The whole world witnessed the death of George Floyd in Minneapolis. How we choose to respond is up to our own hearts in our own time. I find it challenging work to examine my own biases and prejudices. It’s easier to echo information from “my team” without really looking within.
Pausing even just a minute, allows me to hold far more complexity and gives my rational brain an opportunity to override my emotional brain…of course it doesn’t work all of the time. Summoning the spirit of my Grandpa Lillibridge helps me do this, he was really good at slowing down and listening.
Grandpa was remarkably generous in spirit, deeds, resources, and in his communication style as well. He would listen calmly while I shared my thoughts about boys, books, movies, travel, religion, politics, and the world at large. He died in 1986 when I was twenty, he had a huge impact on me…and still does.
I’ve thought a lot about him during this difficult time in American history. Grandpa wasn’t thrown off by opposing viewpoints and he was almost PATHOLOGICALLY CURIOUS. That was truly a gift to me as a young adult, trying to figure out my place in the world. His presence while we talked made me feel like the only person in the universe.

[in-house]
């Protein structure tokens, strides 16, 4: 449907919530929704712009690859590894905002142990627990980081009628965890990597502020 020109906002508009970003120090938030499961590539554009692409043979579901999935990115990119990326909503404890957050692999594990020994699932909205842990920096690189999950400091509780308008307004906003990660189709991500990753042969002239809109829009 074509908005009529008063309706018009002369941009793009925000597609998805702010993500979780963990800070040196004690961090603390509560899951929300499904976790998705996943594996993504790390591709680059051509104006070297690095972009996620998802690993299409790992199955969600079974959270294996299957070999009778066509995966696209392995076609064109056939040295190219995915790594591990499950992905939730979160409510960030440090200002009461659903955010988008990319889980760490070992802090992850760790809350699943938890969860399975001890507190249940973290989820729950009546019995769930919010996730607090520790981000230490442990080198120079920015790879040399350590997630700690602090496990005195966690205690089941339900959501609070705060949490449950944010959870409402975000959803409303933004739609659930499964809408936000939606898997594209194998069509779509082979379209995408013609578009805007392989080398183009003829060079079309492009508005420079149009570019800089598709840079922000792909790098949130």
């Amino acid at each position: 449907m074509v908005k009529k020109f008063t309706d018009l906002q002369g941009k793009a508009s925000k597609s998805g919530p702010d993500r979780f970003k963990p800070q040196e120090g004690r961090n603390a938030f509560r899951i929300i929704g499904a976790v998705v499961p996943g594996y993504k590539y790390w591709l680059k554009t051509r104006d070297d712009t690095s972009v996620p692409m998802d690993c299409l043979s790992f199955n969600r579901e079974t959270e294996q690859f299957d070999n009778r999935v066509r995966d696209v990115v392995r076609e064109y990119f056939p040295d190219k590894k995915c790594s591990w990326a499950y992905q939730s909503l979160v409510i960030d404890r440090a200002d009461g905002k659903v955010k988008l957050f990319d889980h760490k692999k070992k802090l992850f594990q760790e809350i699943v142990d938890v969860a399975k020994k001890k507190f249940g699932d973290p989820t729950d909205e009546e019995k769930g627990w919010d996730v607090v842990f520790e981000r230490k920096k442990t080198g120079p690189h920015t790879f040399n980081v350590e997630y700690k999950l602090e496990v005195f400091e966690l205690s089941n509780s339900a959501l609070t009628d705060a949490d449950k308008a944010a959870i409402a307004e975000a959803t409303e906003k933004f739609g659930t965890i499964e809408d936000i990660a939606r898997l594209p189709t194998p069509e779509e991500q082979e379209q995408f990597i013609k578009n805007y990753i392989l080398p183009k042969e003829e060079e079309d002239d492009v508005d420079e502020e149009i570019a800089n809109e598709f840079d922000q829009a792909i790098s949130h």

“You have to do your own growing, no matter how tall your grandfather was.” —Abe Lincoln
Curiosity was Grandpa’s superpower—history, politics, psychology, music, business, religion…his library possessed a little of everything. He often read all night when I worked for him. He would come in around eleven apologizing for our late start and then proceed to tell me all about what he was reading.
I believe he would be so saddened by the state of our nation today, families divided because of politics, unable to agree on basic ideas. It would break his heart. I know he would encourage my curiosity, empathy, compassion, and challenge me to find more common ground.
Grandpa, please help me stay curious, and to speak authentically without shutting down my head and heart to others.